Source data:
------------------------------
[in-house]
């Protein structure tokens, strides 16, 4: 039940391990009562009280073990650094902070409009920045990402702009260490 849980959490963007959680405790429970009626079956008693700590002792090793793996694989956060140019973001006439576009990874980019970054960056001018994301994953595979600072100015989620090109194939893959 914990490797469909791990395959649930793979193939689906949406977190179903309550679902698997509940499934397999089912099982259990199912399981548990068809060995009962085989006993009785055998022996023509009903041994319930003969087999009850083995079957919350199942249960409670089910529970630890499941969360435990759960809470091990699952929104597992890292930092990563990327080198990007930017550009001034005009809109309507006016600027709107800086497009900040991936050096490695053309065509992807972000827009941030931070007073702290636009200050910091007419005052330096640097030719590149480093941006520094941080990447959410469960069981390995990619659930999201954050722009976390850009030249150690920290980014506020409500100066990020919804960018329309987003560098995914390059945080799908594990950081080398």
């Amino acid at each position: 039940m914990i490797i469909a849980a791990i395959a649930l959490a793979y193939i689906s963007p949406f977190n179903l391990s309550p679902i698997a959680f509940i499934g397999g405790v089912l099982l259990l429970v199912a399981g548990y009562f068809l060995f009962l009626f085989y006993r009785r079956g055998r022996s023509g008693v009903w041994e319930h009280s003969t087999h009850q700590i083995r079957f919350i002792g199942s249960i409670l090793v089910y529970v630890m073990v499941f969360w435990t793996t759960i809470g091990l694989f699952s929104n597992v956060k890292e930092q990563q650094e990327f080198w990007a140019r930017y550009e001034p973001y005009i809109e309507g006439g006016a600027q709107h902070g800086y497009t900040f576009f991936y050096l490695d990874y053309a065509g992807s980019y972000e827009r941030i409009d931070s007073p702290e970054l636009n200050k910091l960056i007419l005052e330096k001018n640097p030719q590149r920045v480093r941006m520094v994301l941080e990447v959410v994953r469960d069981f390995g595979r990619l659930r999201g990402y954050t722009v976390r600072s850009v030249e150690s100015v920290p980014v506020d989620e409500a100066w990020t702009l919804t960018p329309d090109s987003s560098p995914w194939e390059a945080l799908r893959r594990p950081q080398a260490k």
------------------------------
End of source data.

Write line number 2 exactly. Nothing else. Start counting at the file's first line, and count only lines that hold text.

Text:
């Protein structure tokens, strides 16, 4: 039940391990009562009280073990650094902070409009920045990402702009260490 849980959490963007959680405790429970009626079956008693700590002792090793793996694989956060140019973001006439576009990874980019970054960056001018994301994953595979600072100015989620090109194939893959 914990490797469909791990395959649930793979193939689906949406977190179903309550679902698997509940499934397999089912099982259990199912399981548990068809060995009962085989006993009785055998022996023509009903041994319930003969087999009850083995079957919350199942249960409670089910529970630890499941969360435990759960809470091990699952929104597992890292930092990563990327080198990007930017550009001034005009809109309507006016600027709107800086497009900040991936050096490695053309065509992807972000827009941030931070007073702290636009200050910091007419005052330096640097030719590149480093941006520094941080990447959410469960069981390995990619659930999201954050722009976390850009030249150690920290980014506020409500100066990020919804960018329309987003560098995914390059945080799908594990950081080398």